This is where the Stamp Act Congress (October 7 – 25, 1765), also known as the Continental Congress of 1765, consisting of representatives from the British colonies in North America, held its meeting to draft its message to King George III demanding ‘taxation without representation’ come to an end. 

In 1785, when New York became the capital of the United States under the Articles of Confederation, Congress convened at City Hall.

Federal Hall

To welcome the first truly national government, the city remodeled and renamed City Hall as Federal Hall and it became home to the entire U.S. Government during its first year of its operations under the Constitution. Here on April 30, 1789, George Washington was inaugurated as the first president of the United States. 

The first amendment to the constitution, which came to be known as the Bill of Rights, was passed here.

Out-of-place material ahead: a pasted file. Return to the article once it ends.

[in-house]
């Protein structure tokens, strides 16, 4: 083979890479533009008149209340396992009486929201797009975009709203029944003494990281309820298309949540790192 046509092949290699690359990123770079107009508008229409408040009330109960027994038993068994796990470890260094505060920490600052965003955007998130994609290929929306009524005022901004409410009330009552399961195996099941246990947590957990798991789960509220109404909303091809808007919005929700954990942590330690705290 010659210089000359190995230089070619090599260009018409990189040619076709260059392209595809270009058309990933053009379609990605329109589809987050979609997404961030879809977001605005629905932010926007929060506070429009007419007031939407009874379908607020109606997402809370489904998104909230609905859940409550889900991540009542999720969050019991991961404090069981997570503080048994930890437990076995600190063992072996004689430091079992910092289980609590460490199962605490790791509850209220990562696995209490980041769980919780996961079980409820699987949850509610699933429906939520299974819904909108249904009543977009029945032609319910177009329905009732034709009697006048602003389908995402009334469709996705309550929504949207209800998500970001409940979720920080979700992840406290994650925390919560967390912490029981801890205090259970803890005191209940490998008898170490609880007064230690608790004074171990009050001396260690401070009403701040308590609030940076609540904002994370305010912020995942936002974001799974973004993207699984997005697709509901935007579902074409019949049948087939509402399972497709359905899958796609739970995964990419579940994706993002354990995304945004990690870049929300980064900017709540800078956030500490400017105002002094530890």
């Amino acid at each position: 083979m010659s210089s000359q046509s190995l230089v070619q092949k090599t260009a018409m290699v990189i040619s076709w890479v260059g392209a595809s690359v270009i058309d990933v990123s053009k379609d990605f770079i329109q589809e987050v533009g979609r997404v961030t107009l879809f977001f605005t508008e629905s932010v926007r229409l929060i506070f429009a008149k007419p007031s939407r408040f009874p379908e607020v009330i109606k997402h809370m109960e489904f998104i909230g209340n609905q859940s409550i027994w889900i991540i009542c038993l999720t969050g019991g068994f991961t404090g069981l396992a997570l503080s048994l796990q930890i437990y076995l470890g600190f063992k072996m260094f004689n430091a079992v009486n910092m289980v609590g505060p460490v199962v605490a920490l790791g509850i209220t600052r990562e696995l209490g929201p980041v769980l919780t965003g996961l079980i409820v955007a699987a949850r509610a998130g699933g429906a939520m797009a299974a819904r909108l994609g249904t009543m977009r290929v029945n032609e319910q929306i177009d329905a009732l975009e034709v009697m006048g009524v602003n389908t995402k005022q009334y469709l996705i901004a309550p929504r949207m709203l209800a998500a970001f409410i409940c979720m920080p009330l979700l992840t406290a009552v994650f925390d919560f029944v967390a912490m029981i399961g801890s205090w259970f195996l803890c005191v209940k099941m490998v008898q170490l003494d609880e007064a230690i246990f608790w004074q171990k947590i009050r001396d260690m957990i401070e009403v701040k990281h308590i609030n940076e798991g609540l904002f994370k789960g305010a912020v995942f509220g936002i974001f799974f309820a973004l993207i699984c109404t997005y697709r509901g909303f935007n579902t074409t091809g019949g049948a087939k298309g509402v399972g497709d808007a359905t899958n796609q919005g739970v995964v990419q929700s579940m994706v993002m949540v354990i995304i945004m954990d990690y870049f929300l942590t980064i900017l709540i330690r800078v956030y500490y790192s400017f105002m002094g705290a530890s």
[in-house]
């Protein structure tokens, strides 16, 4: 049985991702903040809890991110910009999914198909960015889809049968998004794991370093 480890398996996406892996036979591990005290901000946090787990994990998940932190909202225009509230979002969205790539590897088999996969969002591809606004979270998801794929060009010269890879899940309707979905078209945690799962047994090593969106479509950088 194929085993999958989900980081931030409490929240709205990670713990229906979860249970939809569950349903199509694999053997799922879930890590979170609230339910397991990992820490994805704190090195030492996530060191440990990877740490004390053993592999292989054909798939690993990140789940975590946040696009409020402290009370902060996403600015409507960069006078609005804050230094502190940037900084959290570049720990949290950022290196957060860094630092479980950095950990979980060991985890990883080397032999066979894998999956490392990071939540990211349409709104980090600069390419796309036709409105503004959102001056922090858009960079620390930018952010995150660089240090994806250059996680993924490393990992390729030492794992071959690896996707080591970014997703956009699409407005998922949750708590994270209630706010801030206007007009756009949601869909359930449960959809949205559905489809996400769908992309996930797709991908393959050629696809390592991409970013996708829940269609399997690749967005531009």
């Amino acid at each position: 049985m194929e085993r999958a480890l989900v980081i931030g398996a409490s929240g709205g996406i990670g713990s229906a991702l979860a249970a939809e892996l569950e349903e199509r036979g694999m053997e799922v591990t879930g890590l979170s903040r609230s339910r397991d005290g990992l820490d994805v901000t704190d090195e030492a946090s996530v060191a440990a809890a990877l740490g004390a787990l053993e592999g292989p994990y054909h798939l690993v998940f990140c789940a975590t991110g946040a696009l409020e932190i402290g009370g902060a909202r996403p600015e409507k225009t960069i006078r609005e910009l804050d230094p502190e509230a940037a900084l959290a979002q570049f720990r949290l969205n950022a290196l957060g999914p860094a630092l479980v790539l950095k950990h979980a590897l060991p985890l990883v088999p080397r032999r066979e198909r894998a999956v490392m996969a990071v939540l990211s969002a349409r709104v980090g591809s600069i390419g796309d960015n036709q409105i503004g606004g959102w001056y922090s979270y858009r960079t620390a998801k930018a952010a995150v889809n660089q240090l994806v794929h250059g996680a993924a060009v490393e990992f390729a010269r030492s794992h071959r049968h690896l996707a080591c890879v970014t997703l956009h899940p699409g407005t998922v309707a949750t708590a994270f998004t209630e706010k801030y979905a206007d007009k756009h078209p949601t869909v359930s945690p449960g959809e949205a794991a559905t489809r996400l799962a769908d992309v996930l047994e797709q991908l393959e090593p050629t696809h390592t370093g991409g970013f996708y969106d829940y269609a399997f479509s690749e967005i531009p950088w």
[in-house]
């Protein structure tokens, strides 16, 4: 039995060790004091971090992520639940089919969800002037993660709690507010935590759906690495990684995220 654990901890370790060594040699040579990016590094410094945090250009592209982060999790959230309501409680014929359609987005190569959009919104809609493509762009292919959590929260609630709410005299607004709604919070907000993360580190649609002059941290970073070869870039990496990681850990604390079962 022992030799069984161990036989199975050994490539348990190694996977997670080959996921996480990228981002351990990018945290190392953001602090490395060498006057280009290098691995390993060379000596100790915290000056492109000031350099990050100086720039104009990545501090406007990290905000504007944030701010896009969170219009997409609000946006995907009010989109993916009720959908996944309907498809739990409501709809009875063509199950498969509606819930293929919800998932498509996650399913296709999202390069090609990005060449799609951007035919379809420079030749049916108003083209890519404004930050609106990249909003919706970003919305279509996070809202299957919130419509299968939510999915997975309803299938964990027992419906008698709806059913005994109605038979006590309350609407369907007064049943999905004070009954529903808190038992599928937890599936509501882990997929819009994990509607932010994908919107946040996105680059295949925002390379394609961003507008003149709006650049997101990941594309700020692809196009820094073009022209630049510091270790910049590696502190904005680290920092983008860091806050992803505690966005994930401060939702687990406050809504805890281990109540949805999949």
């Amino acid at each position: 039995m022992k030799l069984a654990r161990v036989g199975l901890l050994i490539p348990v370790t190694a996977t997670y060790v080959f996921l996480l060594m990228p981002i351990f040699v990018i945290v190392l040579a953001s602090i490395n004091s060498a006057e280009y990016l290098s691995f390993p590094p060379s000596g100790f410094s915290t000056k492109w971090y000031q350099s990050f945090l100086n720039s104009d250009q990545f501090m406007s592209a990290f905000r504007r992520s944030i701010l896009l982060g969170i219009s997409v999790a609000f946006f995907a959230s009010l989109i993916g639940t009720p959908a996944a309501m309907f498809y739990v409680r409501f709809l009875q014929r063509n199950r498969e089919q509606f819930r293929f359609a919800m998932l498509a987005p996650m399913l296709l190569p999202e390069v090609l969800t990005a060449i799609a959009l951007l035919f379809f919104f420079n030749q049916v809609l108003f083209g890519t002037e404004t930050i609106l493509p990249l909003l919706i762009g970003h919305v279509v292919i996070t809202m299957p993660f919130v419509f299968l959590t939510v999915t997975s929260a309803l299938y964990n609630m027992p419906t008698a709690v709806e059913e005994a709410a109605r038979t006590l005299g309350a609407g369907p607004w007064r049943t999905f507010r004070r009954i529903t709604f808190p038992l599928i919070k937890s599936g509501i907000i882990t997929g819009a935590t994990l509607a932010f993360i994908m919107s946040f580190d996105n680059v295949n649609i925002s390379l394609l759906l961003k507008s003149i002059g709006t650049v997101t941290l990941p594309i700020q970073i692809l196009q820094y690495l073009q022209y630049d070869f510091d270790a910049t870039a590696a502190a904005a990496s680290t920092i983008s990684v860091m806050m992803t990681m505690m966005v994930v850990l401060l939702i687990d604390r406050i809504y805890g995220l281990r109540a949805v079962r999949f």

As the United States capital moved to Philadelphia in 1790 the building was turned into quarters for the state assembly and courts. (The capital moved in 1800 to newly built Washington, D.C.)

State and local government used Federal Hall until 1811. With the opening of the current New York City Hall in 1812, there was further need for the structure and the Federal Hall building was demolished.

U.S. Custom House (1842 to 1862)

In 1833, the firm of Town and Davis was awarded the contract to build a new Custom House building on the site after they won a design competition. The architectural style of the building borrowed from the Parthenon in Athens and the Pantheon in Rome, thus symbolically representing the ideals of Greek and Roman civilizations.

This vault displays a variety of imported goods from the mid-1800’s, when this building served as the Custom House.

The new Custom House opened in 1842. Customs duties collected here on imported goods provided most of the government’s operating income.

US Sub-Treasury (1862-1920)

In 1862, when the Custom House moved to larger quarters, the building became a Sub-Treasury. From this financial stronghold flowed the capital for railroads, telegraph lines, and the development of the American West.